I recently “upgraded” my pc work machine to a nice Thinkpad (R40) I got from ebay (from a local mail order place called Laptop Enterprise).
It’s very nice. Needs more drive space for me to be able to play with & truly have fun, but it’s comfortable to work with.
First thing I put on it was a pre-release copy of Ubuntu Breezy. It did weird things with my wireless network card names. I decided to try Fedora Core 4. It handled my wireless network card names just fine, and I enjoyed it for a couple days. It’s a very slick, easy to use distribution. The one thing I miss badly on a Linux PC is the easy nice suspend/resume that an iBook has. I tried playing around a bit with Software Suspend 2, for which I found some Fedora Packages. Though I’ve heard other people have had great luck with these, I managed to inadvertently, in the middle of a work day, annihilate my hard drive. I have never seen a partition b0rked so badly. I couldn’t boot to it, I couldn’t even mount it with the Fedora Core 4 Rescue Disk or my handy System Rescue CD. It was, as the kids today say, fuX0red. (With it I lost a whole Violent Femmes album I’d downloaded from allofmp3.com too!)
I put Fedora Core on again, with some trepidation. I decided to avoid Software Suspend 2, and stick to “ACPI S3 sleep.” Sleep-to-memory. That caused disk access error messages that frightened me even more, in light of what had happened to the previous install. (I later learned that sleep-to-memory on Linux is supposed to be even flakier than Software Suspend 2). I decided to leave Fedora Core 4 to braver souls, despite how slick it was overall.
I went back to Ubuntu, using the final release of Breezy Badger which had come out in the meantime. I learned to deal with the network interface name weirdness, and I found that Ubuntu’s built-in suspend-to-disk actually seemed to work fine with the Thinkpad!
Despite “suspend” and interface name woes, the the user experience of a modern Linux on a quality machine like a Thinkpad was really nice. So much good software is available; interface standards are very high on distributions like Fedora and Ubuntu; it was just good stuff. An amazing amount “just worked.” An amazing amount of high quality software at your fingertips. Some open source stuff I need for work which is clunky and barely there on the Mac (I’m thinking of wxWidgets, especially wxPython as used in the wxGlade interface designer) is smooth and lovely on Ubuntu and Fedora Core 4.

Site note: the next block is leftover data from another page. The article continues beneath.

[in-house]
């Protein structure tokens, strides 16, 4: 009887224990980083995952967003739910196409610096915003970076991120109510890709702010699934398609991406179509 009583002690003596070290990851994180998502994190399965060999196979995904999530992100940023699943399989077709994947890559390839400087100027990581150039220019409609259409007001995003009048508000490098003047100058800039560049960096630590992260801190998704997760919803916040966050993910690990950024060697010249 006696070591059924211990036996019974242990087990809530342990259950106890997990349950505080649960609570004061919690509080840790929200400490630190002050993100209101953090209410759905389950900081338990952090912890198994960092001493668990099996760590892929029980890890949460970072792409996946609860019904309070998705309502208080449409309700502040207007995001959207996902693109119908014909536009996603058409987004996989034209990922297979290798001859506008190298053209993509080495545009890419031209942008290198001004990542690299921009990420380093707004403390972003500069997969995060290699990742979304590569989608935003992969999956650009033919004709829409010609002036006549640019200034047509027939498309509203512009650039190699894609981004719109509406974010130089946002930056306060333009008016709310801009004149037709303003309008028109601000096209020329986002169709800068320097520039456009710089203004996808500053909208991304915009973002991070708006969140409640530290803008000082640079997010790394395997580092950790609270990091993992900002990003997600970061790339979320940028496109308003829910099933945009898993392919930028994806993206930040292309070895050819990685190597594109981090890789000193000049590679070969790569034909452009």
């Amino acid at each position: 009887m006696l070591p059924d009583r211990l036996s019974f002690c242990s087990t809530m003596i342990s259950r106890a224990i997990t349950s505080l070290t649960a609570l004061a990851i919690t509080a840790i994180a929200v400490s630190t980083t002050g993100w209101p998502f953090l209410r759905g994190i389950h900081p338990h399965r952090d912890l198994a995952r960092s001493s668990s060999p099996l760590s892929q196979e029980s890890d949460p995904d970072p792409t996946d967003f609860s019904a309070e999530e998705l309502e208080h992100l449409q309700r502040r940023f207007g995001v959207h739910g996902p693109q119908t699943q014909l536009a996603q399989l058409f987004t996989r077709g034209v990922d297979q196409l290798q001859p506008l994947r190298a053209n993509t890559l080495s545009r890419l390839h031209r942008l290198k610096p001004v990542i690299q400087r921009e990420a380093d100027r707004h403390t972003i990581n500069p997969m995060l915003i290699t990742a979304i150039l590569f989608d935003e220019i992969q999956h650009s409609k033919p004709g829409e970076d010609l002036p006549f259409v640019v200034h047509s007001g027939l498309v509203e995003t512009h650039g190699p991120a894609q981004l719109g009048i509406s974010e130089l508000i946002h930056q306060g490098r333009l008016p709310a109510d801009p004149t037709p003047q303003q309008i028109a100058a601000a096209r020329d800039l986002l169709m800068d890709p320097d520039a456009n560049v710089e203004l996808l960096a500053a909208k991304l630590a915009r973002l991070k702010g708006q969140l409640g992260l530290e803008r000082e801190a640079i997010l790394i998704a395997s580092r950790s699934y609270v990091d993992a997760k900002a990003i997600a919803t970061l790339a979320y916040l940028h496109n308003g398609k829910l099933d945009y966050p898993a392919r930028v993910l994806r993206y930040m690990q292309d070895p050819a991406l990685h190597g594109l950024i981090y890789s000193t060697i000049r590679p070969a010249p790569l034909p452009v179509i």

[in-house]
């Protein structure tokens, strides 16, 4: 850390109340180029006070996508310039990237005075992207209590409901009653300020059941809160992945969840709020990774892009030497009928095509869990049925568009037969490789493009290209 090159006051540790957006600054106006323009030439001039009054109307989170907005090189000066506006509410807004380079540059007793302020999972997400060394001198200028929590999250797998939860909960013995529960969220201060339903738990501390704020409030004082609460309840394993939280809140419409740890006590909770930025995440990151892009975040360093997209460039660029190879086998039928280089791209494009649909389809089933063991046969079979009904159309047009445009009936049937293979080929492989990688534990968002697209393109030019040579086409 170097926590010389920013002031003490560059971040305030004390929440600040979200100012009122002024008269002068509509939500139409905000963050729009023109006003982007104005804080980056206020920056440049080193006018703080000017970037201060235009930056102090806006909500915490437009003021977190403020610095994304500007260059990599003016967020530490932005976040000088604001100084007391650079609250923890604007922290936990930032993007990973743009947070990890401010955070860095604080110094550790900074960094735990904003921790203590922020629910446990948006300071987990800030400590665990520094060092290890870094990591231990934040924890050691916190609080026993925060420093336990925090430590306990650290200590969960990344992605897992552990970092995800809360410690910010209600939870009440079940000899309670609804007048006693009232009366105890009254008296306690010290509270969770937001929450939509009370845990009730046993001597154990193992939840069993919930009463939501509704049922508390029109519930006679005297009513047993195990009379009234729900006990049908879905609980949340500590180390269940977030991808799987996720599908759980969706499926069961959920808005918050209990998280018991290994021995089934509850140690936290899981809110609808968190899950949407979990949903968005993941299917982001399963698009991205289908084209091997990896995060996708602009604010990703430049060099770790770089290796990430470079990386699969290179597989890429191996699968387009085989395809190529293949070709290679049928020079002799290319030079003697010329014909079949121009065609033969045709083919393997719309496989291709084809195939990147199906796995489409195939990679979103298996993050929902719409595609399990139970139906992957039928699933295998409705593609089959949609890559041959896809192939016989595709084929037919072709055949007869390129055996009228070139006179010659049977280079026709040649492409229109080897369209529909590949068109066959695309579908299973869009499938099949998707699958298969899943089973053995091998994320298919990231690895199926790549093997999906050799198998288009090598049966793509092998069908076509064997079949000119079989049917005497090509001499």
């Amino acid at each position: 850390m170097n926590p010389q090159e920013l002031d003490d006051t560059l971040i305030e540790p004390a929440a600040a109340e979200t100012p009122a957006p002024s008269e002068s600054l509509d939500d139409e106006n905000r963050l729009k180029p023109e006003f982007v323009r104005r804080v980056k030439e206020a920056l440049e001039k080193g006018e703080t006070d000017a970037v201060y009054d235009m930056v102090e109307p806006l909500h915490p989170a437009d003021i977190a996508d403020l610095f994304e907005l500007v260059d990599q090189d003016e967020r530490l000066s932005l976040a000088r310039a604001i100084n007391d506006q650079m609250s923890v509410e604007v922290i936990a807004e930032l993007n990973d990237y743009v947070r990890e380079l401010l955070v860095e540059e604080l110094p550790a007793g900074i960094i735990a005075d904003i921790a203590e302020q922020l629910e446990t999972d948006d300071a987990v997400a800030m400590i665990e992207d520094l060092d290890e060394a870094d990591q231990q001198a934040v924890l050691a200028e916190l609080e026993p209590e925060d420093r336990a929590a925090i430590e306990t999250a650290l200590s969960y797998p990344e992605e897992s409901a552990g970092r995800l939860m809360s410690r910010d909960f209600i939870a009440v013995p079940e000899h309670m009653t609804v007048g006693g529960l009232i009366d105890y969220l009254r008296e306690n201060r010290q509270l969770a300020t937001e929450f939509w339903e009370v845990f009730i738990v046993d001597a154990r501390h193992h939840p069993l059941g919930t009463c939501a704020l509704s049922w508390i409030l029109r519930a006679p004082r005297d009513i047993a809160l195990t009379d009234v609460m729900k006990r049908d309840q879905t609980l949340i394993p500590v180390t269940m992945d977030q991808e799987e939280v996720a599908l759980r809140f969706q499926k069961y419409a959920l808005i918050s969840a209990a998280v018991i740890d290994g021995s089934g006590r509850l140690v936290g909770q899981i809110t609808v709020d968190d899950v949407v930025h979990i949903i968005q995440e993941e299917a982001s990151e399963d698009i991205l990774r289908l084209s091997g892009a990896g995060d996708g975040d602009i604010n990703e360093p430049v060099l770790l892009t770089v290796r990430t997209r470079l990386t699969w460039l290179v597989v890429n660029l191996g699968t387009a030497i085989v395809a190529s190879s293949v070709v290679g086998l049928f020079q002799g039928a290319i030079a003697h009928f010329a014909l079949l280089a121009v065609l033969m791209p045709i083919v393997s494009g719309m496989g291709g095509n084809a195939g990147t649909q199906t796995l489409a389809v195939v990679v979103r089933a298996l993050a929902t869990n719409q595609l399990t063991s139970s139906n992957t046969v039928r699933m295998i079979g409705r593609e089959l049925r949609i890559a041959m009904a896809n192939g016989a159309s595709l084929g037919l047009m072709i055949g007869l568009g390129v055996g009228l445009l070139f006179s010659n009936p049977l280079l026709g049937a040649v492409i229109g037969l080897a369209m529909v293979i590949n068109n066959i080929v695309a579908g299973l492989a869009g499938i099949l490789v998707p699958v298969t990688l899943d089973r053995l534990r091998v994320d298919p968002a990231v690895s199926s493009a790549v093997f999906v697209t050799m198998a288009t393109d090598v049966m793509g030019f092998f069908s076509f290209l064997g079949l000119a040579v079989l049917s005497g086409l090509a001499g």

During the day I find myself thinking, “this is so pleasant, so smooth. I could just live in this Linux world. Everything I need is here. Easy to use. No proprietary crap, no iTunes in an arms race with software developers who want to free your purchased music from their crazy proprietary schemes… If you work with free software tools, it’s all there for you and it works the way it’s supposed to because Linux is the target platform for 95% of free software developers… I’ve got lovely Firefox doing everything I need on the web, and Thunderbird for my mail, and all that… Man, what a life! I’m just going to live in Linux from now on!…”
And then I come home and if I pick up my ibook, I say, “what was I thinking?”
For all the proprietary crap, for all the lack of configurability, for all the nonsense, Macs are still Macs. OS X may not be the pinnacle of usability that Mac OS was in the glory days of Tog, but oh it’s a pleasant place to be. Such a happy thing. Beautiful fonts everywhere. Interface so smooth, so easy, everything working so well.
I could stay here and never come back. If I didn’t need to come back, for work. It’s a good place to be.
Now I just want a nice fast Powerbook to replace the ibook, and give me that “this is SERIOUS, man” power feeling that I have when I use the Thinkpad.
I guess it’s a good thing that when I’m using Linux at work I think it just totally rocks. (I never get that feeling using Windows.) But I get back at a Mac and realize what I was missing.